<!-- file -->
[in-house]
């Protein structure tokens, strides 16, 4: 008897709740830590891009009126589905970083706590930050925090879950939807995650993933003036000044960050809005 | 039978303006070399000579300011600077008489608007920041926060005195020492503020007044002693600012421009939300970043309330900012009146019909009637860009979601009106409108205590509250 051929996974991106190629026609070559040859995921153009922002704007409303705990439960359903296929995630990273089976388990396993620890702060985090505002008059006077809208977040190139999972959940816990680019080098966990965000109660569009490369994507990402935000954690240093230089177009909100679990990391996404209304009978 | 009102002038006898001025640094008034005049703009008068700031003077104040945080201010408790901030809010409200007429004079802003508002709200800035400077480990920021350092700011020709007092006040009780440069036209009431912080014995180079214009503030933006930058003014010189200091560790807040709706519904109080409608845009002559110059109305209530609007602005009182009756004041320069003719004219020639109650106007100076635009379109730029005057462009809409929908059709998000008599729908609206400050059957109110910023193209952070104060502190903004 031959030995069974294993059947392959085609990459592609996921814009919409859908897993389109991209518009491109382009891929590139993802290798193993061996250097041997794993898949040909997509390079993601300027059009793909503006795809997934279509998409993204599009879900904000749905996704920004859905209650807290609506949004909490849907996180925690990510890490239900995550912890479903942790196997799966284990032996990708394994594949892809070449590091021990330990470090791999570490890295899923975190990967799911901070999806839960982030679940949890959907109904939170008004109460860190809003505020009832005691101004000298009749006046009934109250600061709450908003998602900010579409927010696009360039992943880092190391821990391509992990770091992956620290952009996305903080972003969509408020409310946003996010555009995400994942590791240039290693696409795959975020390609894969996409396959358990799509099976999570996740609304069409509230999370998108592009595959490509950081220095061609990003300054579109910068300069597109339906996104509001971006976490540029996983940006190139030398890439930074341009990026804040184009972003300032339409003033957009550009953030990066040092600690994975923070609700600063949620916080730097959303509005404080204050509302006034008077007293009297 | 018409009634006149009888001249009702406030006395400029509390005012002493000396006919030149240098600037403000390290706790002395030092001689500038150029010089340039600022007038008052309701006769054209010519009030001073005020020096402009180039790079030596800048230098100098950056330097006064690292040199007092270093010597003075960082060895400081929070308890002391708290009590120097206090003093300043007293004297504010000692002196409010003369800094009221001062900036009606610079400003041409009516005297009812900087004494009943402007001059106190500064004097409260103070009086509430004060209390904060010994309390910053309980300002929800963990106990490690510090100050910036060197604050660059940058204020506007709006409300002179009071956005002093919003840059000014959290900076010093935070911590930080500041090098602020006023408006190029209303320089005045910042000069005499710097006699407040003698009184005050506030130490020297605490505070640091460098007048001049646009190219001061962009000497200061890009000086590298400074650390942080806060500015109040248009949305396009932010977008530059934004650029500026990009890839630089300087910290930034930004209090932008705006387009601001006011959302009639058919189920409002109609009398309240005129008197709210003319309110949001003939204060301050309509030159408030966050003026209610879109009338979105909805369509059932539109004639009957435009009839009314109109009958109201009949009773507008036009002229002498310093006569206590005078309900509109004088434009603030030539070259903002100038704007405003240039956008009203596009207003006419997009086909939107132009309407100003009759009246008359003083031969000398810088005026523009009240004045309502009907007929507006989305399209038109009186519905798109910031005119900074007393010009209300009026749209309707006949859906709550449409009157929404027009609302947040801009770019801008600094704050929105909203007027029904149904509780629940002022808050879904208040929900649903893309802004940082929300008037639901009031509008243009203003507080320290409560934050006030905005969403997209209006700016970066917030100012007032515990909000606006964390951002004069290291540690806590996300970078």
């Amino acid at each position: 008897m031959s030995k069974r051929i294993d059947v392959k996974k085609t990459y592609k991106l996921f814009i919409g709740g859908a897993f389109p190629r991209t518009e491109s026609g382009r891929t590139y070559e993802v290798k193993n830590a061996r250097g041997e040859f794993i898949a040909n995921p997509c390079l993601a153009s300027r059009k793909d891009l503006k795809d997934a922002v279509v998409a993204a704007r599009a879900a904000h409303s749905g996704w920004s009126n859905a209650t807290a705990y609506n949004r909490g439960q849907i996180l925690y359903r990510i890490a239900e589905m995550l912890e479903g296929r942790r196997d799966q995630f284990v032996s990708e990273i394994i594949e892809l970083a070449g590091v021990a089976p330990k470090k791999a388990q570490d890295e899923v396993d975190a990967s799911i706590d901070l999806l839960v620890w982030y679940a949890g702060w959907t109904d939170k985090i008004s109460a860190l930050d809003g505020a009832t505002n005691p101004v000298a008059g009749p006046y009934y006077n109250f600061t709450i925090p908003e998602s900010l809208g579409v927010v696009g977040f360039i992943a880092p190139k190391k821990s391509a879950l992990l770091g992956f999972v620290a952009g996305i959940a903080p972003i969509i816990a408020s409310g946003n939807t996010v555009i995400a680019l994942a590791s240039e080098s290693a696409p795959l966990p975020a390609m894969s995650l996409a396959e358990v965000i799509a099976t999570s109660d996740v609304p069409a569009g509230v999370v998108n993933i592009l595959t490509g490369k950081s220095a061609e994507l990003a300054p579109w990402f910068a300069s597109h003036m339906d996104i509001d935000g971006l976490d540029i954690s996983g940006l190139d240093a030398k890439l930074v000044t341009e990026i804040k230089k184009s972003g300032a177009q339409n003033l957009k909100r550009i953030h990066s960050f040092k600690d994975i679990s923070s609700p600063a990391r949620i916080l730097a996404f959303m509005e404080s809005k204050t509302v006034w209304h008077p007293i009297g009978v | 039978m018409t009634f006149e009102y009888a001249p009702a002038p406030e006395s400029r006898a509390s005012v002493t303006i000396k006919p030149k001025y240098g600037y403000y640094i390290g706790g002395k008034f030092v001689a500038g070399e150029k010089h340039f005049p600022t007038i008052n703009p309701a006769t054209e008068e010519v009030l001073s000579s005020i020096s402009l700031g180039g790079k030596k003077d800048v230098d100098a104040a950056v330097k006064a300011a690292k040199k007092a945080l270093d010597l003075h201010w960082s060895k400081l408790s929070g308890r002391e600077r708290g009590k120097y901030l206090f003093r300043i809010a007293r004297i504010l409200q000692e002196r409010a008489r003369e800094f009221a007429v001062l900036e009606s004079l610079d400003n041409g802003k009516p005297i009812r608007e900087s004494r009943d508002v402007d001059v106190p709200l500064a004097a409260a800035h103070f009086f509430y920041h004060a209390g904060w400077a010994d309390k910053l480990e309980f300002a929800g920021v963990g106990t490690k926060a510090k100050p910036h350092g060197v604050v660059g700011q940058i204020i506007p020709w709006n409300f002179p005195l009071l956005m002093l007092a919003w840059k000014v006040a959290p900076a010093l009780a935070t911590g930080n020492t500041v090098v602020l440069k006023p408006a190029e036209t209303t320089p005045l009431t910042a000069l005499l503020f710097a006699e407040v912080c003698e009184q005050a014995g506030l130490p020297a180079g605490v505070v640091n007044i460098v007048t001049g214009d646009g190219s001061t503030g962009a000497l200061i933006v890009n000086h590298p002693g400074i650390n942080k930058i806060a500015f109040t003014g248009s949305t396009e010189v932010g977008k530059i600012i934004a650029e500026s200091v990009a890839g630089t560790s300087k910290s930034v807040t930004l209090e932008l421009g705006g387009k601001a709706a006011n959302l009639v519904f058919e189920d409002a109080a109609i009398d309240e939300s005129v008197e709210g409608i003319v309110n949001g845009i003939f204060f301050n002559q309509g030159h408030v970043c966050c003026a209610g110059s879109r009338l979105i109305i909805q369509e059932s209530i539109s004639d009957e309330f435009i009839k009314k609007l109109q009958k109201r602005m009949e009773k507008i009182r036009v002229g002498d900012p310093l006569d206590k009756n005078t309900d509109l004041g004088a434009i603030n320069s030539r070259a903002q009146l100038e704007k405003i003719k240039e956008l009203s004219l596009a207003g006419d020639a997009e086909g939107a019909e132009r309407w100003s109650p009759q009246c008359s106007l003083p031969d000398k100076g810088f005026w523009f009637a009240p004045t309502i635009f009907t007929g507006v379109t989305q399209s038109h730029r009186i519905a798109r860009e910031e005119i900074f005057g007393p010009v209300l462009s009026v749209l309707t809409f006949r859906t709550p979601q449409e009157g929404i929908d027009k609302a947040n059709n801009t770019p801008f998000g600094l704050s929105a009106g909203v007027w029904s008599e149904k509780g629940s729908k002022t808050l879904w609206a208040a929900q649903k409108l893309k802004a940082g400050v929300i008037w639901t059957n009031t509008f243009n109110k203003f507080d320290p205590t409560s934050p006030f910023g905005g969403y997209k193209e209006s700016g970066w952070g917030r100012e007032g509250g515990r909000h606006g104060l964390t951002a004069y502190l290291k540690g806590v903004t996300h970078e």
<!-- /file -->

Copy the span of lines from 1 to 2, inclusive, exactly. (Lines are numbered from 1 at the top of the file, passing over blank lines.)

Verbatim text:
[in-house]
């Protein structure tokens, strides 16, 4: 008897709740830590891009009126589905970083706590930050925090879950939807995650993933003036000044960050809005 | 039978303006070399000579300011600077008489608007920041926060005195020492503020007044002693600012421009939300970043309330900012009146019909009637860009979601009106409108205590509250 051929996974991106190629026609070559040859995921153009922002704007409303705990439960359903296929995630990273089976388990396993620890702060985090505002008059006077809208977040190139999972959940816990680019080098966990965000109660569009490369994507990402935000954690240093230089177009909100679990990391996404209304009978 | 009102002038006898001025640094008034005049703009008068700031003077104040945080201010408790901030809010409200007429004079802003508002709200800035400077480990920021350092700011020709007092006040009780440069036209009431912080014995180079214009503030933006930058003014010189200091560790807040709706519904109080409608845009002559110059109305209530609007602005009182009756004041320069003719004219020639109650106007100076635009379109730029005057462009809409929908059709998000008599729908609206400050059957109110910023193209952070104060502190903004 031959030995069974294993059947392959085609990459592609996921814009919409859908897993389109991209518009491109382009891929590139993802290798193993061996250097041997794993898949040909997509390079993601300027059009793909503006795809997934279509998409993204599009879900904000749905996704920004859905209650807290609506949004909490849907996180925690990510890490239900995550912890479903942790196997799966284990032996990708394994594949892809070449590091021990330990470090791999570490890295899923975190990967799911901070999806839960982030679940949890959907109904939170008004109460860190809003505020009832005691101004000298009749006046009934109250600061709450908003998602900010579409927010696009360039992943880092190391821990391509992990770091992956620290952009996305903080972003969509408020409310946003996010555009995400994942590791240039290693696409795959975020390609894969996409396959358990799509099976999570996740609304069409509230999370998108592009595959490509950081220095061609990003300054579109910068300069597109339906996104509001971006976490540029996983940006190139030398890439930074341009990026804040184009972003300032339409003033957009550009953030990066040092600690994975923070609700600063949620916080730097959303509005404080204050509302006034008077007293009297 | 018409009634006149009888001249009702406030006395400029509390005012002493000396006919030149240098600037403000390290706790002395030092001689500038150029010089340039600022007038008052309701006769054209010519009030001073005020020096402009180039790079030596800048230098100098950056330097006064690292040199007092270093010597003075960082060895400081929070308890002391708290009590120097206090003093300043007293004297504010000692002196409010003369800094009221001062900036009606610079400003041409009516005297009812900087004494009943402007001059106190500064004097409260103070009086509430004060209390904060010994309390910053309980300002929800963990106990490690510090100050910036060197604050660059940058204020506007709006409300002179009071956005002093919003840059000014959290900076010093935070911590930080500041090098602020006023408006190029209303320089005045910042000069005499710097006699407040003698009184005050506030130490020297605490505070640091460098007048001049646009190219001061962009000497200061890009000086590298400074650390942080806060500015109040248009949305396009932010977008530059934004650029500026990009890839630089300087910290930034930004209090932008705006387009601001006011959302009639058919189920409002109609009398309240005129008197709210003319309110949001003939204060301050309509030159408030966050003026209610879109009338979105909805369509059932539109004639009957435009009839009314109109009958109201009949009773507008036009002229002498310093006569206590005078309900509109004088434009603030030539070259903002100038704007405003240039956008009203596009207003006419997009086909939107132009309407100003009759009246008359003083031969000398810088005026523009009240004045309502009907007929507006989305399209038109009186519905798109910031005119900074007393010009209300009026749209309707006949859906709550449409009157929404027009609302947040801009770019801008600094704050929105909203007027029904149904509780629940002022808050879904208040929900649903893309802004940082929300008037639901009031509008243009203003507080320290409560934050006030905005969403997209209006700016970066917030100012007032515990909000606006964390951002004069290291540690806590996300970078």